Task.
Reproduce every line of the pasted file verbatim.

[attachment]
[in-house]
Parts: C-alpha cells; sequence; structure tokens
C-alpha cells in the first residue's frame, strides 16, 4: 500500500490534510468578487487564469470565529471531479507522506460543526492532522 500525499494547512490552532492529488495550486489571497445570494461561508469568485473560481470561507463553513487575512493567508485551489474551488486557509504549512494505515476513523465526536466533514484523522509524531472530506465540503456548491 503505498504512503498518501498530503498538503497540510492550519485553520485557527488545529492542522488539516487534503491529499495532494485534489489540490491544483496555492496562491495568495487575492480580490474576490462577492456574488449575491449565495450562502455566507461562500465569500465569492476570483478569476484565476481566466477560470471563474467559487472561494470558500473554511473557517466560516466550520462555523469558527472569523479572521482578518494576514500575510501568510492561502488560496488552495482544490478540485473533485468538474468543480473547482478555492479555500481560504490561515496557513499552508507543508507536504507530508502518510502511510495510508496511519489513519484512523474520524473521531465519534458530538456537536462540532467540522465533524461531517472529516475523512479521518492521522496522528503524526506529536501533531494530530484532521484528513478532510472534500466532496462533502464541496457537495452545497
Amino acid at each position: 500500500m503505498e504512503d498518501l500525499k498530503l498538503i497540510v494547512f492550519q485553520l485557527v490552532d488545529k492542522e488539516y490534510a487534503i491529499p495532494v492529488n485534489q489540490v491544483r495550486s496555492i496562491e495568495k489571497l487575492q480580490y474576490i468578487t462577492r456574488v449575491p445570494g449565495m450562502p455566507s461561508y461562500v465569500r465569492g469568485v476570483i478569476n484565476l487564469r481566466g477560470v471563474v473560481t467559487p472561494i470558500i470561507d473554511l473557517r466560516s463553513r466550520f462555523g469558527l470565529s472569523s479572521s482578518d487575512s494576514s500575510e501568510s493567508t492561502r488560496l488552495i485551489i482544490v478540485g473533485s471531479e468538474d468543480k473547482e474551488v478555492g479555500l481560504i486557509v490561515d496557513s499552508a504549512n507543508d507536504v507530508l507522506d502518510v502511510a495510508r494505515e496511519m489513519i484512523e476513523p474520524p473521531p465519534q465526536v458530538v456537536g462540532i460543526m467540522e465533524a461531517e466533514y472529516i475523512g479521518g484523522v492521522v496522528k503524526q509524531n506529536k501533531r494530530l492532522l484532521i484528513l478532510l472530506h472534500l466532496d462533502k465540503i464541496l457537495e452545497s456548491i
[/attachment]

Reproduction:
[in-house]
Parts: C-alpha cells; sequence; structure tokens
C-alpha cells in the first residue's frame, strides 16, 4: 500500500490534510468578487487564469470565529471531479507522506460543526492532522 500525499494547512490552532492529488495550486489571497445570494461561508469568485473560481470561507463553513487575512493567508485551489474551488486557509504549512494505515476513523465526536466533514484523522509524531472530506465540503456548491 503505498504512503498518501498530503498538503497540510492550519485553520485557527488545529492542522488539516487534503491529499495532494485534489489540490491544483496555492496562491495568495487575492480580490474576490462577492456574488449575491449565495450562502455566507461562500465569500465569492476570483478569476484565476481566466477560470471563474467559487472561494470558500473554511473557517466560516466550520462555523469558527472569523479572521482578518494576514500575510501568510492561502488560496488552495482544490478540485473533485468538474468543480473547482478555492479555500481560504490561515496557513499552508507543508507536504507530508502518510502511510495510508496511519489513519484512523474520524473521531465519534458530538456537536462540532467540522465533524461531517472529516475523512479521518492521522496522528503524526506529536501533531494530530484532521484528513478532510472534500466532496462533502464541496457537495452545497
Amino acid at each position: 500500500m503505498e504512503d498518501l500525499k498530503l498538503i497540510v494547512f492550519q485553520l485557527v490552532d488545529k492542522e488539516y490534510a487534503i491529499p495532494v492529488n485534489q489540490v491544483r495550486s496555492i496562491e495568495k489571497l487575492q480580490y474576490i468578487t462577492r456574488v449575491p445570494g449565495m450562502p455566507s461561508y461562500v465569500r465569492g469568485v476570483i478569476n484565476l487564469r481566466g477560470v471563474v473560481t467559487p472561494i470558500i470561507d473554511l473557517r466560516s463553513r466550520f462555523g469558527l470565529s472569523s479572521s482578518d487575512s494576514s500575510e501568510s493567508t492561502r488560496l488552495i485551489i482544490v478540485g473533485s471531479e468538474d468543480k473547482e474551488v478555492g479555500l481560504i486557509v490561515d496557513s499552508a504549512n507543508d507536504v507530508l507522506d502518510v502511510a495510508r494505515e496511519m489513519i484512523e476513523p474520524p473521531p465519534q465526536v458530538v456537536g462540532i460543526m467540522e465533524a461531517e466533514y472529516i475523512g479521518g484523522v492521522v496522528k503524526q509524531n506529536k501533531r494530530l492532522l484532521i484528513l478532510l472530506h472534500l466532496d462533502k465540503i464541496l457537495e452545497s456548491i